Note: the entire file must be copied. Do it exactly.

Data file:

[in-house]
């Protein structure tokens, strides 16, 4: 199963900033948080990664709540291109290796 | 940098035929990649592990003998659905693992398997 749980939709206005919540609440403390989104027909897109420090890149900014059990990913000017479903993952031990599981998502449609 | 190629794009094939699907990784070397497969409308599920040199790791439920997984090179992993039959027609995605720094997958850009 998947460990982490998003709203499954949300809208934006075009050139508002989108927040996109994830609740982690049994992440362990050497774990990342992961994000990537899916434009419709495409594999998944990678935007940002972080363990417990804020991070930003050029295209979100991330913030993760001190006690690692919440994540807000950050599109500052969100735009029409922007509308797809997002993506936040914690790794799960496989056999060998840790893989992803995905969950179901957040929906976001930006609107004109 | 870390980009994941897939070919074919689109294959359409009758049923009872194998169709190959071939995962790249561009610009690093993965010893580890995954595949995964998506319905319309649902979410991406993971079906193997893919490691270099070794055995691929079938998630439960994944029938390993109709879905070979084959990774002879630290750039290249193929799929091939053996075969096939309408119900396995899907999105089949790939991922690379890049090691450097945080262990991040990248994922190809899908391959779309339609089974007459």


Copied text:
[in-house]
């Protein structure tokens, strides 16, 4: 199963900033948080990664709540291109290796 | 940098035929990649592990003998659905693992398997 749980939709206005919540609440403390989104027909897109420090890149900014059990990913000017479903993952031990599981998502449609 | 190629794009094939699907990784070397497969409308599920040199790791439920997984090179992993039959027609995605720094997958850009 998947460990982490998003709203499954949300809208934006075009050139508002989108927040996109994830609740982690049994992440362990050497774990990342992961994000990537899916434009419709495409594999998944990678935007940002972080363990417990804020991070930003050029295209979100991330913030993760001190006690690692919440994540807000950050599109500052969100735009029409922007509308797809997002993506936040914690790794799960496989056999060998840790893989992803995905969950179901957040929906976001930006609107004109 | 870390980009994941897939070919074919689109294959359409009758049923009872194998169709190959071939995962790249561009610009690093993965010893580890995954595949995964998506319905319309649902979410991406993971079906193997893919490691270099070794055995691929079938998630439960994944029938390993109709879905070979084959990774002879630290750039290249193929799929091939053996075969096939309408119900396995899907999105089949790939991922690379890049090691450097945080262990991040990248994922190809899908391959779309339609089974007459």